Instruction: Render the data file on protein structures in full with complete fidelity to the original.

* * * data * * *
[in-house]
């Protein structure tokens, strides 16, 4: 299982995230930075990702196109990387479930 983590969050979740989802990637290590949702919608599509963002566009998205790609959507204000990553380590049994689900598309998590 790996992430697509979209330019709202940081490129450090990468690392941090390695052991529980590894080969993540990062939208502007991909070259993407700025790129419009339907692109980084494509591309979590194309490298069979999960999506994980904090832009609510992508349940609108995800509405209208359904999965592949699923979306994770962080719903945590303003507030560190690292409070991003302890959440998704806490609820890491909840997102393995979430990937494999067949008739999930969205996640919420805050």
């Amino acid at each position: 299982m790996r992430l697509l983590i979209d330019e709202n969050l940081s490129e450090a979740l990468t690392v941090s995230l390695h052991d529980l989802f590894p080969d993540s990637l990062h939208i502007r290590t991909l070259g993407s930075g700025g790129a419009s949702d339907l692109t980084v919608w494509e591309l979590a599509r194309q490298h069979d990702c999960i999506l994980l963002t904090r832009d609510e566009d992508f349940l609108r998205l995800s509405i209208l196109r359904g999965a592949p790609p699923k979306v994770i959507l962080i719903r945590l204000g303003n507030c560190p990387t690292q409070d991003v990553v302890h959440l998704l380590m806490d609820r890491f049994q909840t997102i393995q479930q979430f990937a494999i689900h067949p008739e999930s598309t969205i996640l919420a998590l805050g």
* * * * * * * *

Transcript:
[in-house]
């Protein structure tokens, strides 16, 4: 299982995230930075990702196109990387479930 983590969050979740989802990637290590949702919608599509963002566009998205790609959507204000990553380590049994689900598309998590 790996992430697509979209330019709202940081490129450090990468690392941090390695052991529980590894080969993540990062939208502007991909070259993407700025790129419009339907692109980084494509591309979590194309490298069979999960999506994980904090832009609510992508349940609108995800509405209208359904999965592949699923979306994770962080719903945590303003507030560190690292409070991003302890959440998704806490609820890491909840997102393995979430990937494999067949008739999930969205996640919420805050």
């Amino acid at each position: 299982m790996r992430l697509l983590i979209d330019e709202n969050l940081s490129e450090a979740l990468t690392v941090s995230l390695h052991d529980l989802f590894p080969d993540s990637l990062h939208i502007r290590t991909l070259g993407s930075g700025g790129a419009s949702d339907l692109t980084v919608w494509e591309l979590a599509r194309q490298h069979d990702c999960i999506l994980l963002t904090r832009d609510e566009d992508f349940l609108r998205l995800s509405i209208l196109r359904g999965a592949p790609p699923k979306v994770i959507l962080i719903r945590l204000g303003n507030c560190p990387t690292q409070d991003v990553v302890h959440l998704l380590m806490d609820r890491f049994q909840t997102i393995q479930q979430f990937a494999i689900h067949p008739e999930s598309t969205i996640l919420a998590l805050g």